I read Lewis Caroll’s ‘Wonderland’ books as a child and enjoyed but never really quite understood them. They seem, on the surface, to be meaningless nonsense (They probably aren’t, Dodgson was a mathematician) and perhaps even just mad, drug-induced ramblings (They probably aren’t, Dodgson was an Anglican Deacon). But last year, I read the book again as part of a literature course and found a veritable ‘wonderland’ of treasures with my new adult eyes. Mathematical puzzles, brilliantly constructed scenes, fanciful allusions and hilariously insidious uses of language for humor. I found it hard to pick one topic to write on but in the end, I chose the topic of food and its role in Wonderland, something which jumped out at me while I was hungry and reading the 7th chapter of the book while waiting for a train to London in Oxford Station. The idea of wonderland as a digestive system is an original interpretation I have not come across anywhere else and if there are any of Mr. Dodgson’s fans who see as I see, your comments are welcome.
Food and Changing in Wonderland
In Alice’s Adventures in Wonderland, Lewis Caroll (Charles Lutwidge Dodgson) seems to express the entire new world of Wonderland in terms of food and appetite1. Throughout the book, there are constant references to food (Eating and drinking things alter her size2, There is a Mad Tea Party3, The subject of a theft are the Queens Tarts4, etc.) and indeed the entire structure of Wonderland may be viewed as a large digestive system. The Rabbit hole5 can be seen as a mouth and esophagus. The Pools of Tears6 conjures up images of food items floating in stomach fluid. Her constant movement from one compartment to another (room, garden, croquet grounds) may be viewed as the passage of a food item from one part of a digestive system to another (Stomach, small intestine, large intestine, etc.) and in the end, when she is attacked by a swarm of cards in court, it conjures up images of something being consumed or absorbed. She is then ‘expelled’ from Wonderland back to reality. In parts of the book as well, Alice expresses a fear of being eaten7 – as though Caroll wanted to remind us that this is, structurally, a story of her consumption.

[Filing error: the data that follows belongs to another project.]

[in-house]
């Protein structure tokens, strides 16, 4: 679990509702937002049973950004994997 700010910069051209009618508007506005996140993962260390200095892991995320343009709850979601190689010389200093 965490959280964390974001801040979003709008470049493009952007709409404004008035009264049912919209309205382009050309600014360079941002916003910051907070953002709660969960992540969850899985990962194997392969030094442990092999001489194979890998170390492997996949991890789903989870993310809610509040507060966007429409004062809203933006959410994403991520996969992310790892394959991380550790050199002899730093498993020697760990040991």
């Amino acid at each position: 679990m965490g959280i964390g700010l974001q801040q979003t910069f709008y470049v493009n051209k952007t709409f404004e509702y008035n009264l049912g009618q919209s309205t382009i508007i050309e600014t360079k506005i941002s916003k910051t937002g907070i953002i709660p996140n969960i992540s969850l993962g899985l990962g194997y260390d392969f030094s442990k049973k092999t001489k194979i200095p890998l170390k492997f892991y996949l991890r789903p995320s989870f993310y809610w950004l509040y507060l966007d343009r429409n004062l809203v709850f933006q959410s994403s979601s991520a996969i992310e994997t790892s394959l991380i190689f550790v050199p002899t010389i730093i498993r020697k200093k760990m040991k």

It is unclear whether this is a key theme of the story or if Caroll simply referenced food subconsciously. It could also be present because he knew mentioning eating and food would appeal to children at that age due to their preoccupation with size and oral fixations8. But there is no doubt that in the Wonderland he created, eating is powerful and associated with change – just as things are constantly changing while being digested in a stomach.
In fact, considering that Caroll was born in 1832, and that during the 1830’s and 1840’s, there was a shortage of food in Victorian Britain9, we see that food was very important during Caroll’s own childhood. Therefore it makes some sort of sense that he would somehow project that aspect of his own childhood memories strongly into this children’s fantasy as well.
- Carina Garland, ‘Curious Appetites: Food, Desire, Gender and Subjectivity in Lewis Carroll’s Alice Texts’, The Lion and the Unicorn, Vol. 32, No.1 (The John Hopkins University Press, 2008) p.22
- Lewis Carroll (1865). Alice’s Adventures in Wonderland (University of Adelaide copy). Chapters 1, 2, 5, 11.
- (As above) Chapter 7
- (As above) Chapter 11
- (As above) Chapter 1
- (As above) Chapter 2
- (As above) Chapter 4
- Lois Drawmer: The Dysmorphic Bodies of Alice in Wonderland. http://inter-disciplinary.net/ati/Monsters/M2/drawmer%20paper.pdf
- Dan Ratner. Victorian Hunger and Malnutrition in Alice in Wonderland (Brown University, 1995). http://www.victorianweb.org/authors/carroll/ratner1.html